The Production Linked Incentive Scheme (PLI) for large scale electronics manufacturing focuses on mobiles and specified electronic components. Considering that the components account for 70-80% of the cost of the final product, incentivizing component production in India can promote design capability along with competitive manufacturing process. Given that the current manufacturing activities in India are mainly in contract manufacturing, assembling and packaging, the PLI provides incentives for promoting domestic production and investment. The scheme provides incentives of 4-6% of sales above the base year (2019-20) threshold with minimum investment requirement.
The threshold sales and investment requirement differs between foreign and domestic companies thereby targeting MNCs to establish component production facilities in India. As the threshold new investment covers R&D, transfer of technology, plant and machinery, the scheme aims at upgrading the technological processes in component manufacturing. This will promote contract manufacture of chip makers (memory chips, microprocessors, commodity integrated circuit, complex system on chips), which over time can develop competence for design and development activities. With the mandatory investment requirement, the domestic value addition can increase over time.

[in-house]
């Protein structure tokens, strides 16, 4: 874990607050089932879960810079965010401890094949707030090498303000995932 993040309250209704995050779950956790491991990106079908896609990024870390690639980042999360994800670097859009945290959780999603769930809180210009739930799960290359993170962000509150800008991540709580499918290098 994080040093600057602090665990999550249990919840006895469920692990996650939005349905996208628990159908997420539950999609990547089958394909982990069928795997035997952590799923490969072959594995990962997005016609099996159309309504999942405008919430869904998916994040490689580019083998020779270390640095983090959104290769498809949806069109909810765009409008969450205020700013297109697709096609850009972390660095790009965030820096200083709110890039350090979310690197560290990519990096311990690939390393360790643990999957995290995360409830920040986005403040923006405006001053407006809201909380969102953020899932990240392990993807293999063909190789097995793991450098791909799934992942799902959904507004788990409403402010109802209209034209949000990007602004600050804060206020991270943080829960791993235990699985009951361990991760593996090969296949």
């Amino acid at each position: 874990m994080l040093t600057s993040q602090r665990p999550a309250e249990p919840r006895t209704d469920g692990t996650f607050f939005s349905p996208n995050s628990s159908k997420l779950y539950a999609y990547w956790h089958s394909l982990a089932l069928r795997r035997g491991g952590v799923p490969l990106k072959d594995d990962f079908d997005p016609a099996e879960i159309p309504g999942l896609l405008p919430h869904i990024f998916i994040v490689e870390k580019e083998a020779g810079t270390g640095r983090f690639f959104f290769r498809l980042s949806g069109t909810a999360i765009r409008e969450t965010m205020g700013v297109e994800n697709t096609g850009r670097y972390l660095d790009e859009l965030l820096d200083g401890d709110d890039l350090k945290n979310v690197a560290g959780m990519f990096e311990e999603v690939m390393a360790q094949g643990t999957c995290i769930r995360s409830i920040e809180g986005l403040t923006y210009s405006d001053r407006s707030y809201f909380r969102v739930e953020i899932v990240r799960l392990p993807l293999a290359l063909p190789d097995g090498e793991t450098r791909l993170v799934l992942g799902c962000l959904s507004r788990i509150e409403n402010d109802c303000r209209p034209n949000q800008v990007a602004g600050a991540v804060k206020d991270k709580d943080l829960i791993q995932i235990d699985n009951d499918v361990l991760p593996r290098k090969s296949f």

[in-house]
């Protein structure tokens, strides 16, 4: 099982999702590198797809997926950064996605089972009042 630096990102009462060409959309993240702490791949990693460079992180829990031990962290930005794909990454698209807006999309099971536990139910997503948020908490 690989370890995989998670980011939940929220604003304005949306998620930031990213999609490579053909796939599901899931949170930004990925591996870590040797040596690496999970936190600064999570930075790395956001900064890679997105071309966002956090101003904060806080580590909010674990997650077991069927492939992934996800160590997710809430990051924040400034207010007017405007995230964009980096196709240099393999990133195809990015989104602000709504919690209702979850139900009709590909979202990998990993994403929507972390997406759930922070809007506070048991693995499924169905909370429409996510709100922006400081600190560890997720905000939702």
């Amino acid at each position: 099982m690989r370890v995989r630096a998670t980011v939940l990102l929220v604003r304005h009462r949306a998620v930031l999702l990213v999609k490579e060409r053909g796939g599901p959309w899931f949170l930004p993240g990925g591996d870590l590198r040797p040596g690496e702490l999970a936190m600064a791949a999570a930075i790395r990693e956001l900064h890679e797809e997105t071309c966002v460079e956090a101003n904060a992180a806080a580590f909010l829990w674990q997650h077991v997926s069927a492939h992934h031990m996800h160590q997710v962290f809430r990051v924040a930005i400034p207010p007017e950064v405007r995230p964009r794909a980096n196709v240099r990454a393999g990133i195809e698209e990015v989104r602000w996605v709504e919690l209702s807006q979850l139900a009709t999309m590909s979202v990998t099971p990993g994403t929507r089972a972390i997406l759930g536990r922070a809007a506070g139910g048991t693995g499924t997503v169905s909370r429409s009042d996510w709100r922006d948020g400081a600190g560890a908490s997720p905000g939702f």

The Scheme for Promotion of Manufacturing Electronic Components and Semiconductors (SPECS) is aimed at offsetting the disability for domestic manufacturers of components and semiconductors. It is applicable for investments in new units or modernization/expansion of capacity of existing units. The scheme provides 25% of capital expenditure for both domestic and imported goods and covers products largely falling under passive, active components and semiconductor and fabrication goods. The minimum threshold investment eligible for the scheme ranges from Rs 5 crore to Rs 1,000 crore; thereby covering the entire production process of manufacturing even while recognizing that the technological process required is not the same across all components.